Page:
Perhaps more troubling are allegations amongst conservative Christians that TBN promotes a “Prosperity Gospel,” and what some call the “Word of Faith” message.

One of the most popular preachers on TBN is Benny Hinn; a flamboyant faith healer often derided as a “fraud” through numerous television and press investigations reports D Magazine in Dallas.

Hinn claims numerous “miracles” have occurred at his revivals staged around the world. People that attend routinely say they have been “delivered” from cancer and Hinn supposedly has even helped to raise the dead.

However, none of these purported “miracles” have ever been proven objectively and conclusively.

Hinn may now have the opportunity to not only disprove his critics, but also to assist his long-time friends and sponsors at TBN.

Jan Crouch has been stricken with cancer.

The blond grandmother known for her tearful testimonies and heavy mascara almost as much as Tammy Faye Bakker was diagnosed with colon cancer in May.

But rather than relying upon a miracle the televangelist chose to undergo surgery.

Despite that surgery, at the end of May Crouch’s doctors found that the cancer had spread to her lymphatic system.

Will Benny Hinn now help to heal Crouch through divine intervention and demonstrate to skeptics that he is not a “fraud”?

Or will Paul Crouch become a widower while waiting for Hinn to facilitate such a “miracle”?

Stay tuned.

After a seemingly contrived media blitz about Tom Cruise’s dyslexia, the other shoe finally dropped.

Applied Scholastics International” opened its doors last week in St. Louis, reports the St. Louis Post-Dispatch.

The program is closely related to Scientology and was founded, is largely staffed and coordinated by its practitioners.

A spokesperson for the program says it’s “secular,” but it is admittedly based upon the teachings of L. Ron Hubbard, the founder of Scientology.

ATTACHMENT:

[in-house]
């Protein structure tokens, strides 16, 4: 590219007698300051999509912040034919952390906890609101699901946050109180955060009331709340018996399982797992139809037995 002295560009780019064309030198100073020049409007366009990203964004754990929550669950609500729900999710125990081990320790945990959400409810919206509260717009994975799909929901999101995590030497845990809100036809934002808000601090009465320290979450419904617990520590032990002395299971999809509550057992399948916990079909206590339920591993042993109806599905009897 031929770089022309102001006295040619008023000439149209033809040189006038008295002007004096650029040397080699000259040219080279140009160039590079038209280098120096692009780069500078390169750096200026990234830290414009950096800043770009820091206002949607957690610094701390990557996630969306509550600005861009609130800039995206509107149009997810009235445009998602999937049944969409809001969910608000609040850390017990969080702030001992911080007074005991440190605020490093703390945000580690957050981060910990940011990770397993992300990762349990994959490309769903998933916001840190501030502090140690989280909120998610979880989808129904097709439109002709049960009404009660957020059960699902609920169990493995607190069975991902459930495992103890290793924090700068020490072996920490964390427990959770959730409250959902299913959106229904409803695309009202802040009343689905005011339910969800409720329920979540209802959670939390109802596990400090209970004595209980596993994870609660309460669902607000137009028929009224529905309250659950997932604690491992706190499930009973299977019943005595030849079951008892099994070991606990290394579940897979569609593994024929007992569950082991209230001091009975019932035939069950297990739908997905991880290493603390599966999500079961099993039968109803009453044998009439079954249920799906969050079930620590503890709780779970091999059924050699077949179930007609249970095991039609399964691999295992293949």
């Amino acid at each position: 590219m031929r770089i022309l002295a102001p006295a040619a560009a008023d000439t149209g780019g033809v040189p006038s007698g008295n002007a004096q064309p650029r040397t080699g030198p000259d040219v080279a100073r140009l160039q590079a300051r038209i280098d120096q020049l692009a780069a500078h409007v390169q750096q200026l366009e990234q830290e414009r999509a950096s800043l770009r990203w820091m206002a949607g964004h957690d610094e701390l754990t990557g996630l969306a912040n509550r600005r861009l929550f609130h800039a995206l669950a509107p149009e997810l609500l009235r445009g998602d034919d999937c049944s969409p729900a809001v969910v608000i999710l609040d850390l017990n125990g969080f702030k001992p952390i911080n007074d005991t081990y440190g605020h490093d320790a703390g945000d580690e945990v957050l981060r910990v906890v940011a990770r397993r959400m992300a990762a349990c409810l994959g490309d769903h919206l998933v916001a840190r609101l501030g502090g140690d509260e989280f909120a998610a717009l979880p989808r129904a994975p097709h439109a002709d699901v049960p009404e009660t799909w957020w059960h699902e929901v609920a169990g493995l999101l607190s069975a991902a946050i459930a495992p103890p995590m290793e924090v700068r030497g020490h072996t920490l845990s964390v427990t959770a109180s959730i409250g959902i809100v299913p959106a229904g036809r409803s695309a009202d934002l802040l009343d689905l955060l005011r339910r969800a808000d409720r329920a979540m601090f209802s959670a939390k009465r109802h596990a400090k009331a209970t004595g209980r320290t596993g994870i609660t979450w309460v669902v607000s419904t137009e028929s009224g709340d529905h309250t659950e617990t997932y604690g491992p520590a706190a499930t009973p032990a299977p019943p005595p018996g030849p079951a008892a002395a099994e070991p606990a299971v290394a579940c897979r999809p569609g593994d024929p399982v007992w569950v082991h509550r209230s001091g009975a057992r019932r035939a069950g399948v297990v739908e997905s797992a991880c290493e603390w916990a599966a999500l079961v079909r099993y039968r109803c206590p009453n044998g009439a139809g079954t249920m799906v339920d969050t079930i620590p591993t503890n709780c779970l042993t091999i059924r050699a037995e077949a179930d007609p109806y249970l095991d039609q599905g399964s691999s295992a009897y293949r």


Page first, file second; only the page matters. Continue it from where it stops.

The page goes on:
Cult apologist J. Gordon Melton, was apparently flown in to assure anyone interested that this effort “has to be separate, or it would just be too controversial,” reported The News Tribune.

Melton previously offered apologies for the terroist cult Aum in Japan after the group gassed Tokyo subways. Cult members paid for his travel expenses.

Tom Cruise, actresses Jenna Elfman and Anne Archer and musician Isaac Hayes, all Scientologists, were there for the grand opening reported the St. Louis Post-Dispatch.

Cruise, the featured speaker proclaimed, “Study Technology works.”

But the former “Top Gun” offered no proof other than an anecdotal story.

For that matter, there is no meaningful independent peer-reviewed and published scientific study proving the effectiveness of any of Hubbard’s touted “technology,” to cure anything.

Even Cruise’s alleged cure from dyslexia has never been independently verified.

No one seems to care about such facts though in an increasingly celebrity-driven pop culture. If a movie star says something is true, it must be. And there are always those photo ops.

The Hollywood TV show Extra ran a clip about the opening of the St. Louis center without even mentioning the Scientology connection.

Scientology certainly is expert at managing and milking its celebrities for its maximum benefit through carefully coordinated media events in an ongoing effort to plug pet projects.

Cruise and other Hollywood types that showed up in St. Louis are just one more example of Scientology’s slick publicity machine.

Isaac Hayes even cut the opening ribbon for yet another staged photo op.